Cigna Corp. and the Blue Cross and Blue Shield Association say the federal government should put new behavioral health parity compliance rules through a formal review period, not package them as an informal batch of advice.
The Employee Benefits Security Administration, the Internal Revenue Service and the U.S. Department of Health and Human Services have tried to put new parity compliance guidelines in a set of answers to frequently asked questions about implementation of the Affordable Care Act.
Technically, the answer is just an informal batch of advice, not a regulation. The Obama administration “tri agencies” said in their answer, in October, that they want health insurers and health plans to explain their reasoning when they refuse to cover mental health or addiction treatment services.
The Mental Health Parity and Addiction Equity Act of 2008 and federal regulations based on the Affordable Care Act require plans to cover physical health and behavioral health services using the same “quantitative limits,” such as deductibles and office visit frequency limits.
Plans are also supposed to offer parity when it comes to “nonquantitative treatment limits,” or matters such as prescription drug formulary design and standards for letting providers participate in a plan’s network.
Officials also have said that plans should disclose all formulas, standards for evidence, and other instruments used to make behavioral health coverage decisions. They suggested they could develop one, or several, model notices to help plans share information about behavioral health benefits decision processes with the patients.
Officials did ask for comments on their advice.
But David Schwartz, an executive at Cigna’s federal affairs unit, and Slackman, a regulatory policy specialist in the Washington office of the Blue Cross and Blue Shield Association, write in their comment letters that the tri agencies should handle the matter through the formal rulemaking and paperwork creation processes, not rush any new form or forms out in informal guidance.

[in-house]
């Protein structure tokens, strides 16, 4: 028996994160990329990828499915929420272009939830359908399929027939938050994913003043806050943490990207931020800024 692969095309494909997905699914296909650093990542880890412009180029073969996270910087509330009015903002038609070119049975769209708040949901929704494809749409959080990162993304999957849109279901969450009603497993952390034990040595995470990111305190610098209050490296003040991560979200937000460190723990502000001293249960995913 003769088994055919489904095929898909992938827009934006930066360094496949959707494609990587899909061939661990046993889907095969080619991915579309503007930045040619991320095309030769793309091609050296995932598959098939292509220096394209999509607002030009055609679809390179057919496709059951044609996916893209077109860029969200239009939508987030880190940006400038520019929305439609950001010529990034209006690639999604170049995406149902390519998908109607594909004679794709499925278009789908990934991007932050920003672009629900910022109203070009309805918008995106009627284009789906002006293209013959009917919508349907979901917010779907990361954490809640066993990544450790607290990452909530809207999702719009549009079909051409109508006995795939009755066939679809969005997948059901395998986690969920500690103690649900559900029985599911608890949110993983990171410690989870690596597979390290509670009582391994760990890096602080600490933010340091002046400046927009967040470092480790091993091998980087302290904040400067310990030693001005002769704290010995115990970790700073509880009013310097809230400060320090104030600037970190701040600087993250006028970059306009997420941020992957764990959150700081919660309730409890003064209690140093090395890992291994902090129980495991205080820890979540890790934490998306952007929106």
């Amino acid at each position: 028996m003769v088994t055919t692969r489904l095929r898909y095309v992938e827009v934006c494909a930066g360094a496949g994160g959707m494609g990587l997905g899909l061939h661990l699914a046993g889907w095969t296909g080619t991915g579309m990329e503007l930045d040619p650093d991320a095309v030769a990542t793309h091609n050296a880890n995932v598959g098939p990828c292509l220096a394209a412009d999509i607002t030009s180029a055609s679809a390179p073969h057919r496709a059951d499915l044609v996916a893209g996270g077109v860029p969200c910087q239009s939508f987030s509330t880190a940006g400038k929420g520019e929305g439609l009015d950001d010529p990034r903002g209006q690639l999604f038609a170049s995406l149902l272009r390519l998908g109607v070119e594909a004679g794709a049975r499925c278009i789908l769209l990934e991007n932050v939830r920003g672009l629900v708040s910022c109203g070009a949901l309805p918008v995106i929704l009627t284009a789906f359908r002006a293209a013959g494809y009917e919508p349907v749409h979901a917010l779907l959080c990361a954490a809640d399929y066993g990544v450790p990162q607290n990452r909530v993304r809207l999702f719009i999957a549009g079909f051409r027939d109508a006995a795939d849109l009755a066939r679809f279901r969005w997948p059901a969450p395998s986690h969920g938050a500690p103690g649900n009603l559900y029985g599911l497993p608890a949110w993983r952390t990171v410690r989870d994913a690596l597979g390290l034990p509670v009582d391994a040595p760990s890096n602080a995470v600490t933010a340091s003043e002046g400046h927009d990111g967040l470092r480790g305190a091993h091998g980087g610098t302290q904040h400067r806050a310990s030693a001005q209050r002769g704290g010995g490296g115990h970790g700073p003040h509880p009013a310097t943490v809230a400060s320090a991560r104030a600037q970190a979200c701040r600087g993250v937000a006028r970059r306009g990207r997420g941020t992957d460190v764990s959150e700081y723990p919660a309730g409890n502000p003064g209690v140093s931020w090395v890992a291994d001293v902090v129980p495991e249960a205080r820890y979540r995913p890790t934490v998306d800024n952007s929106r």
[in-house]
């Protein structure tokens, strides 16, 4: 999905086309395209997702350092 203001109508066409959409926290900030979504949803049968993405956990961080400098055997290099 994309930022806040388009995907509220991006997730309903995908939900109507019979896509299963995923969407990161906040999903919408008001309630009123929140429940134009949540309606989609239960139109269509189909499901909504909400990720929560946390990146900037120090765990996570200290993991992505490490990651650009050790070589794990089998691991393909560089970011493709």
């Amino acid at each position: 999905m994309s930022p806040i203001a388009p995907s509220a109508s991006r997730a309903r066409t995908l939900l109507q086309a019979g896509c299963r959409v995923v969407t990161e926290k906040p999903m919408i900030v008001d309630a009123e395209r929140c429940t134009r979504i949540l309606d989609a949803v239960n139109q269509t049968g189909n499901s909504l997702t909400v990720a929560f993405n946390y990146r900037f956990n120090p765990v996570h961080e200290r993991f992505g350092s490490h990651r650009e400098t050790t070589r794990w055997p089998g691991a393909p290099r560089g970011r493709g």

Slackman warns against the government creating forms that give a few examples of bad coverage decisions, rather than a complete list.
If the government creates an incomplete form, that could drive up costs by creating “a proliferation of additional disclosures, which in turn would lead to confusion (and higher administrative costs) as to what disclosure is being requested and what must be supplied in response,” he says.
Schwartz says Cigna likes the idea of creating a simple, consumer-friendly disclosure form, but giving plans a choice of whether to use the form or not.
“We strongly recommend that the content of the form go through the regulatory notice and comment period process to allow for sufficient public input and to ensure that the model form does not create any new disclosure requirements or conflict with or confuse existing disclosure requirements,” Schwartz writes.
Cigna is based in Bloomfield, Connecticut.
Carmella Bocchino of Washington-based America’s Health Insurance Plans suggested that regulators should develop any model disclosure forms at the same time they implement the mental health provisions in the new 21st Century Cures Act.
Brian Marcotte, president of the Washington-based National Business Group on Health writes in his comment that complying with the parity rules is difficult, and that the evidence for some mental health and addiction treatment benefits is weaker than the evidence for many medical benefits.
“For example,” Marcotte writes, “it is difficult to obtain data from many substance use disorder treatment programs regarding short or long-term outcomes for pateints, which evaluation of the programs’ effectiveness difficult.”
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